Abrams is the Padres No. 1 prospect and the No. 11 on the BA Top 100. The sixth overall pick in 2019, he is a sleek athlete who has shown an advanced feel for contact and a rapid ability to adjust in the minors even though he has struggled in a premature major league debut with the Padres this year. Abrams has a flat, fluid swing and elite hand-eye coordination and can make contact with almost any pitch in the strike zone. He has a habit of expanding the zone against velocity and swinging at too many pitches he can’t drive, so he’ll have to temper his approach in order to reach his potential as a plus or better hitter. Abrams is an 80-grade runner who can change games with his legs, whether it’s beating out a routine ground ball for a single or taking an extra base at a pivotal point in the game. His speed should help him maintain high batting averages and rack up doubles and triples as he hones his approach and begins driving the ball more. Abrams has sneaky strength in his thin frame and can drive balls over the wall for home runs to all fields, but power is not his game and he is best when his approach is geared toward contact. Abrams’ speed and athleticism give him excellent range at shortstop, and he impressed with his poise and ability to play up to the speed of the game defensively in his major league debut. He has silenced concerns about having to move off the position, but he can slide to second base as needed and has the raw athleticism to potentially make a move to center field, although he would need lots of reps to acclimate to the position. Abrams projects to be a speedy leadoff hitter who wreaks havoc atop the lineup while hitting for high averages, racking up stolen bases and playing a solid defensive shortstop. He gives the Nationals a long-term shortstop to build with.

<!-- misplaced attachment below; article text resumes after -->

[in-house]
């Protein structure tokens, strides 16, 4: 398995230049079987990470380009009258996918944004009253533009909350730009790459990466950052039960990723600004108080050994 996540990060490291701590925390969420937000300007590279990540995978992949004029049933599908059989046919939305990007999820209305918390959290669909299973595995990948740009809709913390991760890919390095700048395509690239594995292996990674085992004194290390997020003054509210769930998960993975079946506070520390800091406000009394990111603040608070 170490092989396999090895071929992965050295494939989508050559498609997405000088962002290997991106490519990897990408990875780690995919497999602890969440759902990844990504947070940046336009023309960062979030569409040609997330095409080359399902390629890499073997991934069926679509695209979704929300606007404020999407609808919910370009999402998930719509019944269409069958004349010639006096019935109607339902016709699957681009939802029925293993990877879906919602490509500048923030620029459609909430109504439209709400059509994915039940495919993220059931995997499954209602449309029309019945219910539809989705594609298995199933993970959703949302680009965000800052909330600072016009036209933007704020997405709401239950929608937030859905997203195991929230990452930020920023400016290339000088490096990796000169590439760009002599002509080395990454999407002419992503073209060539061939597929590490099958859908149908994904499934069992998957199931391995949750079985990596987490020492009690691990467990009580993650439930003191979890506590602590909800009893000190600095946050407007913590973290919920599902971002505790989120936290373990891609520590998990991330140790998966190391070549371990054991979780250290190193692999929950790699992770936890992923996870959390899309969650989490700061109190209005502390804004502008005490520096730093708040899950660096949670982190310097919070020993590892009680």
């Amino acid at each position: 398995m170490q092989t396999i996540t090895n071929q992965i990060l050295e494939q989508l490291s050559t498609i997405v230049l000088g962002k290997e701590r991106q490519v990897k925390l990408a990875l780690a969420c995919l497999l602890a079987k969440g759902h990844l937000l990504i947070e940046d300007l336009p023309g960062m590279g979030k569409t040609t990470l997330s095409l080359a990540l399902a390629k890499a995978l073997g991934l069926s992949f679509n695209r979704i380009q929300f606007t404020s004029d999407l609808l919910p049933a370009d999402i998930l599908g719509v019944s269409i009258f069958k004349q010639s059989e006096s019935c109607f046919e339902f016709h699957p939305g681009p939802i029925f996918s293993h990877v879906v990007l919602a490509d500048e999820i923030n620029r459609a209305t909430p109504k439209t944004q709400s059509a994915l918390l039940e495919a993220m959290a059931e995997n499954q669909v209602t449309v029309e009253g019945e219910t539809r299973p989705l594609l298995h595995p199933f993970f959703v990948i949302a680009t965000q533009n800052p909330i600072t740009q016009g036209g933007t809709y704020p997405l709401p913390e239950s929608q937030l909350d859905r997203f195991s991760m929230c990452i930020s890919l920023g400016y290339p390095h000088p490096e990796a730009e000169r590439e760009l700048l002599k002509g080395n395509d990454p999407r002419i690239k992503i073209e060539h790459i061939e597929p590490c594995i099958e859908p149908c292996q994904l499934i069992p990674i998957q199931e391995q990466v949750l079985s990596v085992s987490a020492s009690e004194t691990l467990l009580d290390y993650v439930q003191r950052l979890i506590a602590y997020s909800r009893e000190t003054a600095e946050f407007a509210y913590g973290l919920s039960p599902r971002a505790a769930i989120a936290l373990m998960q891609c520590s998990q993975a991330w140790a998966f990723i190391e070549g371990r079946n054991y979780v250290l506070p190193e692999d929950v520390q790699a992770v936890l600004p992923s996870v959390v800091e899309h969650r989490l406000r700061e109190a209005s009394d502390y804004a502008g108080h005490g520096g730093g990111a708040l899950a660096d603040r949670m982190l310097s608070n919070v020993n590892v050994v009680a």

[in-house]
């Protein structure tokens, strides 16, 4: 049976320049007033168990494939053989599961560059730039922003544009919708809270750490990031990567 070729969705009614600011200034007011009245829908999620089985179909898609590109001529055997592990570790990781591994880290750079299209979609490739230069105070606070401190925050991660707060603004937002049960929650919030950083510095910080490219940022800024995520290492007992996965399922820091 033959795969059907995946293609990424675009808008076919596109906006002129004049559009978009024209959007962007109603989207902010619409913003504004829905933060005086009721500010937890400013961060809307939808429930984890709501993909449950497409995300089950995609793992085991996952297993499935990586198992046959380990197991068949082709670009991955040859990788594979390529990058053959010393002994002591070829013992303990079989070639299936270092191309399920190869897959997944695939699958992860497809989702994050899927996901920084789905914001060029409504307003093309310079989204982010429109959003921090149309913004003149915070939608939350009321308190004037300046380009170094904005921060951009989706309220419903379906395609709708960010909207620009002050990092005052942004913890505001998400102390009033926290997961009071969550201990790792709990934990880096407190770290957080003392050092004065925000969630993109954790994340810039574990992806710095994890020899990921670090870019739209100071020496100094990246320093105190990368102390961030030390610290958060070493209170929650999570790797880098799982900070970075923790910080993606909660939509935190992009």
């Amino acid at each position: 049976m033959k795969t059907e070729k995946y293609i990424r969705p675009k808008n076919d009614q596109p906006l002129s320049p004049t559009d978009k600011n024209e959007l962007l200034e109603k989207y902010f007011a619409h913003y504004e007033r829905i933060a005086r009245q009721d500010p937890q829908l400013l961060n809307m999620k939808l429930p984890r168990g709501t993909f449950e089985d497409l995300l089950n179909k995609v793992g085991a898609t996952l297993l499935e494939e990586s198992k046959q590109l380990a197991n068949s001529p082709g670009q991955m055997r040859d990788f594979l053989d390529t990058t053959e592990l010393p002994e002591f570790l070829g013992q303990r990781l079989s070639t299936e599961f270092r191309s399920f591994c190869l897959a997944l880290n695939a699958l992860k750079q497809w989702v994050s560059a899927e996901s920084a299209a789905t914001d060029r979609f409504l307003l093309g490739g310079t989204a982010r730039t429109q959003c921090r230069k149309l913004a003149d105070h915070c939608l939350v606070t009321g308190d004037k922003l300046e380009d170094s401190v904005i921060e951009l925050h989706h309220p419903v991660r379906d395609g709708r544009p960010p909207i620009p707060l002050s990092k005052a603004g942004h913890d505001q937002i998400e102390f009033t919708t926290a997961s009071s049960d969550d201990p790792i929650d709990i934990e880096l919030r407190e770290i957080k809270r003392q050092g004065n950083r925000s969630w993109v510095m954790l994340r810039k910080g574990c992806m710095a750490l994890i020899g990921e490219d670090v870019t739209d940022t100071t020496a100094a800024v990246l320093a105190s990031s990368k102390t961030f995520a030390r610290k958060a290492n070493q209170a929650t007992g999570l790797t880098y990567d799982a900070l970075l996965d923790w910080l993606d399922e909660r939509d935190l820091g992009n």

Robert Hassell, OF